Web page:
A. An intelligence test is a useful informational tool to help you and your child’s teachers address his/her educational needs. It is particularly valuable if your child is not doing well in school, is bored, or is unhappy. An intelligence assessment by a knowledgeable, experienced assessor provides much more than a number, it provides information on individual strengths and weaknesses, learning styles, and much more information that will help the school match the educational program to the student's abilities. Regarding the cost, unfortunately IQ testing is expensive.  A comprehensive assessment that provides quality information must be administered by a qualified and licensed professional. The most cost-effective approach is to have testing done by your child's school, however, what the school offers in the way of intelligence testing varies widely from district to district.

For more information on IQ testing see the links in the sidebar.

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Please send any questions to be answered in future newsletters to: NOTE: Due to space constraints, questions answered in this newsletter may be edited and similar questions combined.

If you or your organization would be interested in a book signing or a "Meet the Author" session with the authors of Genius Denied, please email your request to or visit Genius Denied - On Tour.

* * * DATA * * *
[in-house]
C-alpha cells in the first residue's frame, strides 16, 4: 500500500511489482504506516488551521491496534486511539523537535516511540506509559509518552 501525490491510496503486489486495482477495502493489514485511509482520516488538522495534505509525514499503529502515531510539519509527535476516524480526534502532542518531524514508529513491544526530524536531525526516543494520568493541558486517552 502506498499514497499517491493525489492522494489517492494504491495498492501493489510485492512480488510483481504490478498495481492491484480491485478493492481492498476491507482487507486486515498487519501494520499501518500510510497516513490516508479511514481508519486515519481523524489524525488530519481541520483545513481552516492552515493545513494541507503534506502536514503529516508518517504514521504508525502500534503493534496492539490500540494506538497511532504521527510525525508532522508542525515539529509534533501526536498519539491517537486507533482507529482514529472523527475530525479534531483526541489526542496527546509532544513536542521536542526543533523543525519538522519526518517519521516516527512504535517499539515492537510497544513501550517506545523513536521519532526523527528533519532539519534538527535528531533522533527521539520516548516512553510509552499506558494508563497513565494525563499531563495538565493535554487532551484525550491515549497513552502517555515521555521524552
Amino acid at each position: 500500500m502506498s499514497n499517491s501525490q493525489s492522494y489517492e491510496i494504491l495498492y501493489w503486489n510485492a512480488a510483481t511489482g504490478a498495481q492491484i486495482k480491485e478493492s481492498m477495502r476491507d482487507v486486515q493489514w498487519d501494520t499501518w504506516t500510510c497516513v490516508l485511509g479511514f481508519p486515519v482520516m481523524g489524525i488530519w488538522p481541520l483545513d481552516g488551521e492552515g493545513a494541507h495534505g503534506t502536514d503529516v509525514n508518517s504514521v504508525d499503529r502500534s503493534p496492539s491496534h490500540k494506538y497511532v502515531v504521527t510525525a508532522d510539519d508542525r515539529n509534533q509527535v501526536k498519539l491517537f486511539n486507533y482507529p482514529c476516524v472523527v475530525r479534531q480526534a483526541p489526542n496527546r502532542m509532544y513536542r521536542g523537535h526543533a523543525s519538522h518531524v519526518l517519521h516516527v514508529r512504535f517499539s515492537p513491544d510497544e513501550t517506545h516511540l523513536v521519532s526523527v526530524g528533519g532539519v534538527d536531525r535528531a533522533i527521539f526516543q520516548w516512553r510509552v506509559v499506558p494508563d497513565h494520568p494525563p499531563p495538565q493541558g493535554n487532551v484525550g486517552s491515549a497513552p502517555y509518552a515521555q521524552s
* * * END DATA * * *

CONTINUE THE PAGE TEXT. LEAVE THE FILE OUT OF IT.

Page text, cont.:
CBS TV "Sunday Morning"
Features Gifted Students

The Davidson Fellows and our work at the Davidson Institute will be featured on

CBS Sunday Morning
with Charles Osgood
on February 6th
<Tentative Air Date>

In most areas, the show airs at 7:00 am
or 8:00am; check your local CBS station schedule for the exact time in your area. 

Please take the time to email CBS your feedback – positive or negative – about the segment:

If they hear from many interested viewers, they'll be more likely to give gifted education coverage in the future.

Information about Gifted Learners

Basic educational options for gifted students in schools by J. VanTassel-Baska 
Grouping the gifted and talented: Questions and answers by K. Rogers
Types of acceleration by T. Southern and E. Jones
Iowa acceleration scale: A guide for whole-grade acceleration K-8 S. Assouline, N. Colangelo, A. Lupowski-Shoplik, J. Lipscomb, and L. Forstadt
Research highlights from the Templeton Acceleration Report: A nation deceived by N. Colangelo, S. Assouline, and M. Gross

Articles on Underachievement and Talent Development

Academic underachievement among the gifted: Students' perceptions of factors that reverse the pattern by L. Emrick

Gifted achievers and underachievers: A comparison of patterns found in school files by J. S. Peterson and N. Colangelo

Home influences on talent development by K. Sloane.

Information on IQ Testing

A place to start: Is my child gifted? by Davidson Institute for Talent Development

Assessing gifted children by J. Osborn


"We can't take any credit for our talents. It's how we use them that counts."  

  ~Madeleine L'Engle

The Davidson Institute for Talent Development
Supporting our nation's brightest young minds

9665 Gateway Drive, Suite B, Reno, Nevada 89521
Phone: 775-852-3483 Fax: 775-852-2184
Email:     Web:


NOTE: The appearance of selected programs and/or resources in the Davidson Institute's E-News broadcast does not imply
an endorsement or affiliation. Programs and resources are highlighted for informational purposes only.